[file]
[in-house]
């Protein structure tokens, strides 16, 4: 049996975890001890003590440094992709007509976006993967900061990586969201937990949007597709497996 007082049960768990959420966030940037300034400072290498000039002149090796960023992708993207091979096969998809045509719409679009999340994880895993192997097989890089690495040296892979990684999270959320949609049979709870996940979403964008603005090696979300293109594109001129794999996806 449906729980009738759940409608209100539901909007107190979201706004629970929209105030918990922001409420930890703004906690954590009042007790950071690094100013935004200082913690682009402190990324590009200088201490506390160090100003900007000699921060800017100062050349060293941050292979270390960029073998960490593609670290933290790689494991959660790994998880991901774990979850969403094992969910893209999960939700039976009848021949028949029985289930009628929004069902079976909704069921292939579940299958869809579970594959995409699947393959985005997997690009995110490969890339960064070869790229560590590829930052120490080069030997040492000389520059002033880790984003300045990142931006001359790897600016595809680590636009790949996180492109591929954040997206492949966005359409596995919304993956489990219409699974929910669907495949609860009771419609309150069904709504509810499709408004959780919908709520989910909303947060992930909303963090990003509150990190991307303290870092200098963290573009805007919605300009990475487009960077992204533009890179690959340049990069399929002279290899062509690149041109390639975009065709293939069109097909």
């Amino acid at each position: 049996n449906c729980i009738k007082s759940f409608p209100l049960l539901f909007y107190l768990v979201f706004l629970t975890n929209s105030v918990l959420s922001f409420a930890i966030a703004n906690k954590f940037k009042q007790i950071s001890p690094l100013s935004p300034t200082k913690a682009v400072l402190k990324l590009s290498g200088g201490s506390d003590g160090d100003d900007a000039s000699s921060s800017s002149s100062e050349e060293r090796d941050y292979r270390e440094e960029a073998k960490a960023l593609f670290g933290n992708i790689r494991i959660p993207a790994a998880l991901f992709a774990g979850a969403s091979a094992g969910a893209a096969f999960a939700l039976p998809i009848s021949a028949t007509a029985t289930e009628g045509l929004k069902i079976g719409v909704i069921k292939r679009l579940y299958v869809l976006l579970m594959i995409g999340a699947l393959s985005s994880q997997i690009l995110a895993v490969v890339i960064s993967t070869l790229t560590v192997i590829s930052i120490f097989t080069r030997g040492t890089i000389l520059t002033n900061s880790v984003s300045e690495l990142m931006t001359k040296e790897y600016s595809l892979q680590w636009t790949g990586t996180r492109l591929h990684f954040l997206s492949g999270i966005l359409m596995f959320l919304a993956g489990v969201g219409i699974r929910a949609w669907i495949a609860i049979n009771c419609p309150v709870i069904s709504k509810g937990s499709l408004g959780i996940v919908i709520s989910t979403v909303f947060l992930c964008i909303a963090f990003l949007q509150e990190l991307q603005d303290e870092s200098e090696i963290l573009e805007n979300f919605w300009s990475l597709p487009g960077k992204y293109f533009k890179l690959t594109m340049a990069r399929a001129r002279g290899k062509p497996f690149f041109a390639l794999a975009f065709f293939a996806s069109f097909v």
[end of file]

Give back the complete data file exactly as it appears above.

[in-house]
């Protein structure tokens, strides 16, 4: 049996975890001890003590440094992709007509976006993967900061990586969201937990949007597709497996 007082049960768990959420966030940037300034400072290498000039002149090796960023992708993207091979096969998809045509719409679009999340994880895993192997097989890089690495040296892979990684999270959320949609049979709870996940979403964008603005090696979300293109594109001129794999996806 449906729980009738759940409608209100539901909007107190979201706004629970929209105030918990922001409420930890703004906690954590009042007790950071690094100013935004200082913690682009402190990324590009200088201490506390160090100003900007000699921060800017100062050349060293941050292979270390960029073998960490593609670290933290790689494991959660790994998880991901774990979850969403094992969910893209999960939700039976009848021949028949029985289930009628929004069902079976909704069921292939579940299958869809579970594959995409699947393959985005997997690009995110490969890339960064070869790229560590590829930052120490080069030997040492000389520059002033880790984003300045990142931006001359790897600016595809680590636009790949996180492109591929954040997206492949966005359409596995919304993956489990219409699974929910669907495949609860009771419609309150069904709504509810499709408004959780919908709520989910909303947060992930909303963090990003509150990190991307303290870092200098963290573009805007919605300009990475487009960077992204533009890179690959340049990069399929002279290899062509690149041109390639975009065709293939069109097909």
């Amino acid at each position: 049996n449906c729980i009738k007082s759940f409608p209100l049960l539901f909007y107190l768990v979201f706004l629970t975890n929209s105030v918990l959420s922001f409420a930890i966030a703004n906690k954590f940037k009042q007790i950071s001890p690094l100013s935004p300034t200082k913690a682009v400072l402190k990324l590009s290498g200088g201490s506390d003590g160090d100003d900007a000039s000699s921060s800017s002149s100062e050349e060293r090796d941050y292979r270390e440094e960029a073998k960490a960023l593609f670290g933290n992708i790689r494991i959660p993207a790994a998880l991901f992709a774990g979850a969403s091979a094992g969910a893209a096969f999960a939700l039976p998809i009848s021949a028949t007509a029985t289930e009628g045509l929004k069902i079976g719409v909704i069921k292939r679009l579940y299958v869809l976006l579970m594959i995409g999340a699947l393959s985005s994880q997997i690009l995110a895993v490969v890339i960064s993967t070869l790229t560590v192997i590829s930052i120490f097989t080069r030997g040492t890089i000389l520059t002033n900061s880790v984003s300045e690495l990142m931006t001359k040296e790897y600016s595809l892979q680590w636009t790949g990586t996180r492109l591929h990684f954040l997206s492949g999270i966005l359409m596995f959320l919304a993956g489990v969201g219409i699974r929910a949609w669907i495949a609860i049979n009771c419609p309150v709870i069904s709504k509810g937990s499709l408004g959780i996940v919908i709520s989910t979403v909303f947060l992930c964008i909303a963090f990003l949007q509150e990190l991307q603005d303290e870092s200098e090696i963290l573009e805007n979300f919605w300009s990475l597709p487009g960077k992204y293109f533009k890179l690959t594109m340049a990069r399929a001129r002279g290899k062509p497996f690149f041109a390639l794999a975009f065709f293939a996806s069109f097909v």